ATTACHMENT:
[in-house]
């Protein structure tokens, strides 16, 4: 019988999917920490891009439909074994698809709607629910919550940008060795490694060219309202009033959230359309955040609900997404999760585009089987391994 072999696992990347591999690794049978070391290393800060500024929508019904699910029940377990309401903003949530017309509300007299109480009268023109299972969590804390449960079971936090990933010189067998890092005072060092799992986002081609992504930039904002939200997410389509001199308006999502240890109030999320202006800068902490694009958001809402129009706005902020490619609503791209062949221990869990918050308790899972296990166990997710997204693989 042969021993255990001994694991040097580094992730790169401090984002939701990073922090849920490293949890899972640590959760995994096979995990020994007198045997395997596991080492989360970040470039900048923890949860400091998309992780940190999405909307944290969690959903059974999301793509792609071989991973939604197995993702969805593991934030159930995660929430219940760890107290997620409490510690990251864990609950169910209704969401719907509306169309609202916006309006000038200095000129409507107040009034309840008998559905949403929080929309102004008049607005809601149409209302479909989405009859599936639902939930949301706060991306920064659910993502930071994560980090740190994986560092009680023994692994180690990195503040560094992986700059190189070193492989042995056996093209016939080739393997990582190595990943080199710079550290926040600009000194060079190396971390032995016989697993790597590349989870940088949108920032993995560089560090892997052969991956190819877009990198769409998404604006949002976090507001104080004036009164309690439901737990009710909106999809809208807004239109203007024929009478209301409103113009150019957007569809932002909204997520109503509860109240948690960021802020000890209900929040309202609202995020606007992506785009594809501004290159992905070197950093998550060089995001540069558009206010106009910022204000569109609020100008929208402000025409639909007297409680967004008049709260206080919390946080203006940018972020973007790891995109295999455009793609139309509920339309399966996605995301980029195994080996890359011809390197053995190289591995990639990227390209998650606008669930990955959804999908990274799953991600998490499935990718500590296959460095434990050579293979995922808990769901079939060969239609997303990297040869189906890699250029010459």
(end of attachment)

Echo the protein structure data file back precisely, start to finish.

[in-house]
């Protein structure tokens, strides 16, 4: 019988999917920490891009439909074994698809709607629910919550940008060795490694060219309202009033959230359309955040609900997404999760585009089987391994 072999696992990347591999690794049978070391290393800060500024929508019904699910029940377990309401903003949530017309509300007299109480009268023109299972969590804390449960079971936090990933010189067998890092005072060092799992986002081609992504930039904002939200997410389509001199308006999502240890109030999320202006800068902490694009958001809402129009706005902020490619609503791209062949221990869990918050308790899972296990166990997710997204693989 042969021993255990001994694991040097580094992730790169401090984002939701990073922090849920490293949890899972640590959760995994096979995990020994007198045997395997596991080492989360970040470039900048923890949860400091998309992780940190999405909307944290969690959903059974999301793509792609071989991973939604197995993702969805593991934030159930995660929430219940760890107290997620409490510690990251864990609950169910209704969401719907509306169309609202916006309006000038200095000129409507107040009034309840008998559905949403929080929309102004008049607005809601149409209302479909989405009859599936639902939930949301706060991306920064659910993502930071994560980090740190994986560092009680023994692994180690990195503040560094992986700059190189070193492989042995056996093209016939080739393997990582190595990943080199710079550290926040600009000194060079190396971390032995016989697993790597590349989870940088949108920032993995560089560090892997052969991956190819877009990198769409998404604006949002976090507001104080004036009164309690439901737990009710909106999809809208807004239109203007024929009478209301409103113009150019957007569809932002909204997520109503509860109240948690960021802020000890209900929040309202609202995020606007992506785009594809501004290159992905070197950093998550060089995001540069558009206010106009910022204000569109609020100008929208402000025409639909007297409680967004008049709260206080919390946080203006940018972020973007790891995109295999455009793609139309509920339309399966996605995301980029195994080996890359011809390197053995190289591995990639990227390209998650606008669930990955959804999908990274799953991600998490499935990718500590296959460095434990050579293979995922808990769901079939060969239609997303990297040869189906890699250029010459």